History

The origins of our association date back to the late 19th century when there was increased interest in national organisation and the improvement of all things rural, people, communities, agricultural practices, the Lowlands, Highlands and Islands. Many intellectual societies had formed previously during the 'Scottish Enlightenment' of the 18th century patronised by some of Scotland's most famous sons: Adam Smith, Francis Hutcheson, James Watt, John Playfair, James Hutton, Robert Adam, Robert Burns, James Anderson, Adam Ferguson, Thomas Reid and more. Many of these continued contributing greatly to British science well into the 19th century, their achievements influencing the next generations and shape of the countryside we see today.

The Associations

The Highland and Agricultural Society of Scotland, (founded in Edinburgh 1784) encouraged improvement of land and the development of machinery and implements and agricultural skills encompassing livestock breeding, produce production, ploughing and other rural practices. In a letter to the Society Feb 1891, Thomas David Gibson-Carmichael (1859-1926), landowner and up and coming MP for Midlothian with a keen interest in improving the land and well being of both rural inhabitants and livestock, requested that the Society should also encourage beekeeping, which had seen dramatic improvements in practice and technique. At the same time he was playing a key role in setting up the first form of the Scottish Beekeepers' Association and later its first and then only local association - Midlothian. In the same year he succeeded his father as 11th Baronet and his career advanced taking him eventually to Governorship of Victoria, Madras, Bengal, then Lord Lieutenant of Peeblesshire, among a host of other prominent positions. As the great driving force behind the early organisations became more distant, interest dwindled and although the infant national organisation disappeared, the Midlothian Association founded in 1894 continued. Some 30 years later the Midlothian organisation joined forces with a newly founded Edinburgh BKA and the EMBA was born. The SBA revived c.1912 and continues today.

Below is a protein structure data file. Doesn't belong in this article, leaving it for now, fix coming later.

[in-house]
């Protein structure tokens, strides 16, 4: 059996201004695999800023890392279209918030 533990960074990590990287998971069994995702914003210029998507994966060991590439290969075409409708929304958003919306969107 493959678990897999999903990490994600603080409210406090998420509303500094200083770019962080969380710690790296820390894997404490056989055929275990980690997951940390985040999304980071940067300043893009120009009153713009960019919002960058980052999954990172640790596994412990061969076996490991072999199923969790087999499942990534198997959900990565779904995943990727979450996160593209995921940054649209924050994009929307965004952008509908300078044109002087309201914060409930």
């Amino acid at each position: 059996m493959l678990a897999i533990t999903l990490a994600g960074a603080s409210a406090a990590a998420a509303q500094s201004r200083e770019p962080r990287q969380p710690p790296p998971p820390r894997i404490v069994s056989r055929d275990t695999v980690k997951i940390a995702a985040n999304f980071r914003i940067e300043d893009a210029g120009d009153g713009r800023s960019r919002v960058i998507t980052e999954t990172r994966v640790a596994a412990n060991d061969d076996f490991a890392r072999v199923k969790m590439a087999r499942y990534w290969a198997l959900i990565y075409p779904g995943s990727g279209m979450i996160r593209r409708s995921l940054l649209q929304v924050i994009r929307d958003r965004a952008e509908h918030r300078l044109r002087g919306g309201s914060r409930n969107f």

EMBA Meeting Places

Meetings in the mid 20th century were held in Edinburgh in a building above Victoria Street. In the late sixties meetings moved to the 17th century Cannonball House at the top of the Royal Mile where they remained for several years. Other known locations were St James Square, Lawn Market Buildings, and the Village Hall in Juniper Green. Paul Miller, an EMBA member and employee of an Animal Breeding Organisation at Kings Buildings, later obtained permission to hold the meetings at the West Mains Road Campus and enjoy the use of the more modern facilities on offer there. This proved satisfactory for some considerable time until a more central location with good facilities and parking became available in the shape of the Royal Botanical Gardens. Today we continue to use the RBG at Inverleith Row for our Annual Honey Show, with our winter lectures taking place in the Old Medical School , George Square, and training sessions being held at the Strathbrock Partnership Centre, Broxburn, within easy reach of the teaching apiaries.

The Royal Highland Show

Minutes of the Highland Society record: 4th February 1891 - a letter from Thomas Gibson-Carmichael asking the Highland Society to encourage bee-keeping; 1st April 1914 - a letter sent on behalf of the Scottish Bee-Keepers' Association for six medals to be awarded for honey at the Highland Show at Hawick; 8th January 1919 -'That classes for bee-keeping and honey be instituted' at the Highland Shows; 1st March 1922 - South of Scotland Beekeepers' Association unable to fund prizes at the 1922 Dumfries Show, but that the Scottish Beekeepers' Association had agreed to contribute one-fourth of the prize-money. 

The Royal Highland Show is the flagship enterprise of the Royal Highland and Agricultural Society of Scotland, and is Scotland's premier agricultural event. The Shows, held since 1822, moved around locations for over a century before gaining a permanent residence at Ingliston in 1960. At that time East of Scotland Beekeeping Advisor George Smith, with the assistance of EMBA members, was responsible for organising the beekeeping stall which shared premisses with butter and cheese exhibitors and, although small, managed to display and sell beekeeping products and supplies and to advertise and recruit SBA members. Over the next half century this would develop into a large and immensely popular international show venue.

John Moir - Library

John Moir, born in Edinburgh 1851, was a beekeeper and a founder member of the Scottish Beekeepers' Association in 1912, and its first Vice Chairman. The Moir Library, his collection of books, is housed in Fountainbridge Library and the National Library of Scotland ( his collection of rare books), and is a classic example of how one man's enthusiasm eventually led to the establishment of a world class resource which is now available to benefit others.

Ancient Egyptian beekeeper
Bruegel - The Beekeepers
Bee boles in a wall
Modern hives